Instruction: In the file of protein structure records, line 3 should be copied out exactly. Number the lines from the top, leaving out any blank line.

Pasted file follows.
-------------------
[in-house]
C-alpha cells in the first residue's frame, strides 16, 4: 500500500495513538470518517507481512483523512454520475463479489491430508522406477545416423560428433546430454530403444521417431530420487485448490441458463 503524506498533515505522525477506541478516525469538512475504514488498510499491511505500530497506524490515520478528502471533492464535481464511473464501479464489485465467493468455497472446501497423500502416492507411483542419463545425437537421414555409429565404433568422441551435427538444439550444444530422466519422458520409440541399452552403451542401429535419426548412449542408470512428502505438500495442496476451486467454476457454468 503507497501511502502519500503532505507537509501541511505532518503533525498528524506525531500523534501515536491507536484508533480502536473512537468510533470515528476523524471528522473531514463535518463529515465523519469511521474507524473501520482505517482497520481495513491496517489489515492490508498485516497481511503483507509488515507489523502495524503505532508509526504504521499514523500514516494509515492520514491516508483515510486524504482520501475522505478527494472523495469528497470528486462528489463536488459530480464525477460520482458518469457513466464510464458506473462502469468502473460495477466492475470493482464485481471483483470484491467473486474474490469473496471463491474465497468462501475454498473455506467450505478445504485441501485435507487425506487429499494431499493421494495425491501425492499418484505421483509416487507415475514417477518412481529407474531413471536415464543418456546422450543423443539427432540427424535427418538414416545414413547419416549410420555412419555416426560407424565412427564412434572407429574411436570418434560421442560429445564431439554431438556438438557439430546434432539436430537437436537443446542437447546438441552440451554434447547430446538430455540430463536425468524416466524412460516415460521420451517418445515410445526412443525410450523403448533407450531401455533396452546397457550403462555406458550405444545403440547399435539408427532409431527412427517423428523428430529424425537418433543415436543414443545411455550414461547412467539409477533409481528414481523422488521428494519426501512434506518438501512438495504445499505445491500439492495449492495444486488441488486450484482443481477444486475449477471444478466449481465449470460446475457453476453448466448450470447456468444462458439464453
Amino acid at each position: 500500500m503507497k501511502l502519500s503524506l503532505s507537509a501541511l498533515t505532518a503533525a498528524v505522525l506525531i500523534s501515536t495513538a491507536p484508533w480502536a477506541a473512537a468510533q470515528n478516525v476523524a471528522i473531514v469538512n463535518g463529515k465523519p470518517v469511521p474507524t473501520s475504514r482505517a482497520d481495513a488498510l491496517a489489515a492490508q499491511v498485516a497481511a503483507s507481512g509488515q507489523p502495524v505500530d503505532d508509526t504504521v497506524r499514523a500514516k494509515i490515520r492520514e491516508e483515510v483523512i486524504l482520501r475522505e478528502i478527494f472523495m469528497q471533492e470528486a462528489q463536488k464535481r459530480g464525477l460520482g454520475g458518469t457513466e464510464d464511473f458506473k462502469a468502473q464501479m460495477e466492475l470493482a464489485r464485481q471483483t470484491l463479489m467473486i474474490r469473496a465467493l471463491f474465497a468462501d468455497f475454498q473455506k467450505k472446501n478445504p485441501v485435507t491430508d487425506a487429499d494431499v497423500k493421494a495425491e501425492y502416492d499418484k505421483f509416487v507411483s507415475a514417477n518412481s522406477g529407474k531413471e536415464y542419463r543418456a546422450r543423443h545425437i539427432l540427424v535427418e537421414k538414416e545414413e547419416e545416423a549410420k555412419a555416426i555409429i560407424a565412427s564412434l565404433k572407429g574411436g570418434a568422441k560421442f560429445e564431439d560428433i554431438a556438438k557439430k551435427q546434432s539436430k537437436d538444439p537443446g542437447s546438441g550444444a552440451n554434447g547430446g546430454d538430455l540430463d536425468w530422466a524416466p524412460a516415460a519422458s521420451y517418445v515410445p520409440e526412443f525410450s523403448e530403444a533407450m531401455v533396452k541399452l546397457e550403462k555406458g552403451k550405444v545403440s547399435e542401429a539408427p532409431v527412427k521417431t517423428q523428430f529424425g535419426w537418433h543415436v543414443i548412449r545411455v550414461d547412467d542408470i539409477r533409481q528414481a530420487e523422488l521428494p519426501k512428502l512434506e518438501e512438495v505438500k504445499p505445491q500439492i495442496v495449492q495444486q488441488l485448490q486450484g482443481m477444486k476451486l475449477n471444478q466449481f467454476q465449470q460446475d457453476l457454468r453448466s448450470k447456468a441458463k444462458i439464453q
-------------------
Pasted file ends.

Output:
Amino acid at each position: 500500500m503507497k501511502l502519500s503524506l503532505s507537509a501541511l498533515t505532518a503533525a498528524v505522525l506525531i500523534s501515536t495513538a491507536p484508533w480502536a477506541a473512537a468510533q470515528n478516525v476523524a471528522i473531514v469538512n463535518g463529515k465523519p470518517v469511521p474507524t473501520s475504514r482505517a482497520d481495513a488498510l491496517a489489515a492490508q499491511v498485516a497481511a503483507s507481512g509488515q507489523p502495524v505500530d503505532d508509526t504504521v497506524r499514523a500514516k494509515i490515520r492520514e491516508e483515510v483523512i486524504l482520501r475522505e478528502i478527494f472523495m469528497q471533492e470528486a462528489q463536488k464535481r459530480g464525477l460520482g454520475g458518469t457513466e464510464d464511473f458506473k462502469a468502473q464501479m460495477e466492475l470493482a464489485r464485481q471483483t470484491l463479489m467473486i474474490r469473496a465467493l471463491f474465497a468462501d468455497f475454498q473455506k467450505k472446501n478445504p485441501v485435507t491430508d487425506a487429499d494431499v497423500k493421494a495425491e501425492y502416492d499418484k505421483f509416487v507411483s507415475a514417477n518412481s522406477g529407474k531413471e536415464y542419463r543418456a546422450r543423443h545425437i539427432l540427424v535427418e537421414k538414416e545414413e547419416e545416423a549410420k555412419a555416426i555409429i560407424a565412427s564412434l565404433k572407429g574411436g570418434a568422441k560421442f560429445e564431439d560428433i554431438a556438438k557439430k551435427q546434432s539436430k537437436d538444439p537443446g542437447s546438441g550444444a552440451n554434447g547430446g546430454d538430455l540430463d536425468w530422466a524416466p524412460a516415460a519422458s521420451y517418445v515410445p520409440e526412443f525410450s523403448e530403444a533407450m531401455v533396452k541399452l546397457e550403462k555406458g552403451k550405444v545403440s547399435e542401429a539408427p532409431v527412427k521417431t517423428q523428430f529424425g535419426w537418433h543415436v543414443i548412449r545411455v550414461d547412467d542408470i539409477r533409481q528414481a530420487e523422488l521428494p519426501k512428502l512434506e518438501e512438495v505438500k504445499p505445491q500439492i495442496v495449492q495444486q488441488l485448490q486450484g482443481m477444486k476451486l475449477n471444478q466449481f467454476q465449470q460446475d457453476l457454468r453448466s448450470k447456468a441458463k444462458i439464453q